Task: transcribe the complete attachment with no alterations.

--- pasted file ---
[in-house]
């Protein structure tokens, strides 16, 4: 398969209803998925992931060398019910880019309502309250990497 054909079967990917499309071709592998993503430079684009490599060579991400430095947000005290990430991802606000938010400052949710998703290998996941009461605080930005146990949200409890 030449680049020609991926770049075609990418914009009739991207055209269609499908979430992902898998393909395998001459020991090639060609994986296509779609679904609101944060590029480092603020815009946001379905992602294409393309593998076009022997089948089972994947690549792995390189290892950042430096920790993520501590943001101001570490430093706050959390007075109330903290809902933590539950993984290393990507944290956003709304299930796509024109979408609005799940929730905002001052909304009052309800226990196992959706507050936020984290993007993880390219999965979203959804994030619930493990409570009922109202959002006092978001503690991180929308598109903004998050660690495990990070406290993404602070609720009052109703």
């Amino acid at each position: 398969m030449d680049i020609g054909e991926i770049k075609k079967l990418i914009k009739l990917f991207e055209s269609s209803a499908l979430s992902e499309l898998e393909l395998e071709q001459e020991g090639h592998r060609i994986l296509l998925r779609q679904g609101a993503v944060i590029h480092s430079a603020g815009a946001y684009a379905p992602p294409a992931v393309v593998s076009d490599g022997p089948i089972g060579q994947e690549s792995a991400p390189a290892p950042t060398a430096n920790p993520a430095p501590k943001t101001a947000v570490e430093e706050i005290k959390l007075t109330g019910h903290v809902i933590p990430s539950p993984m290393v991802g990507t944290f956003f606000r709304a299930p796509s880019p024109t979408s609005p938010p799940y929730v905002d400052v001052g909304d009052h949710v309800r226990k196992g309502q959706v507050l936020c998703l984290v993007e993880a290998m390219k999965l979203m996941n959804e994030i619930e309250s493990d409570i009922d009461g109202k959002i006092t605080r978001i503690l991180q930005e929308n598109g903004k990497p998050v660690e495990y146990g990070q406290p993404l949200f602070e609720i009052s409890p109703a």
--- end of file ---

[in-house]
């Protein structure tokens, strides 16, 4: 398969209803998925992931060398019910880019309502309250990497 054909079967990917499309071709592998993503430079684009490599060579991400430095947000005290990430991802606000938010400052949710998703290998996941009461605080930005146990949200409890 030449680049020609991926770049075609990418914009009739991207055209269609499908979430992902898998393909395998001459020991090639060609994986296509779609679904609101944060590029480092603020815009946001379905992602294409393309593998076009022997089948089972994947690549792995390189290892950042430096920790993520501590943001101001570490430093706050959390007075109330903290809902933590539950993984290393990507944290956003709304299930796509024109979408609005799940929730905002001052909304009052309800226990196992959706507050936020984290993007993880390219999965979203959804994030619930493990409570009922109202959002006092978001503690991180929308598109903004998050660690495990990070406290993404602070609720009052109703």
């Amino acid at each position: 398969m030449d680049i020609g054909e991926i770049k075609k079967l990418i914009k009739l990917f991207e055209s269609s209803a499908l979430s992902e499309l898998e393909l395998e071709q001459e020991g090639h592998r060609i994986l296509l998925r779609q679904g609101a993503v944060i590029h480092s430079a603020g815009a946001y684009a379905p992602p294409a992931v393309v593998s076009d490599g022997p089948i089972g060579q994947e690549s792995a991400p390189a290892p950042t060398a430096n920790p993520a430095p501590k943001t101001a947000v570490e430093e706050i005290k959390l007075t109330g019910h903290v809902i933590p990430s539950p993984m290393v991802g990507t944290f956003f606000r709304a299930p796509s880019p024109t979408s609005p938010p799940y929730v905002d400052v001052g909304d009052h949710v309800r226990k196992g309502q959706v507050l936020c998703l984290v993007e993880a290998m390219k999965l979203m996941n959804e994030i619930e309250s493990d409570i009922d009461g109202k959002i006092t605080r978001i503690l991180q930005e929308n598109g903004k990497p998050v660690e495990y146990g990070q406290p993404l949200f602070e609720i009052s409890p109703a």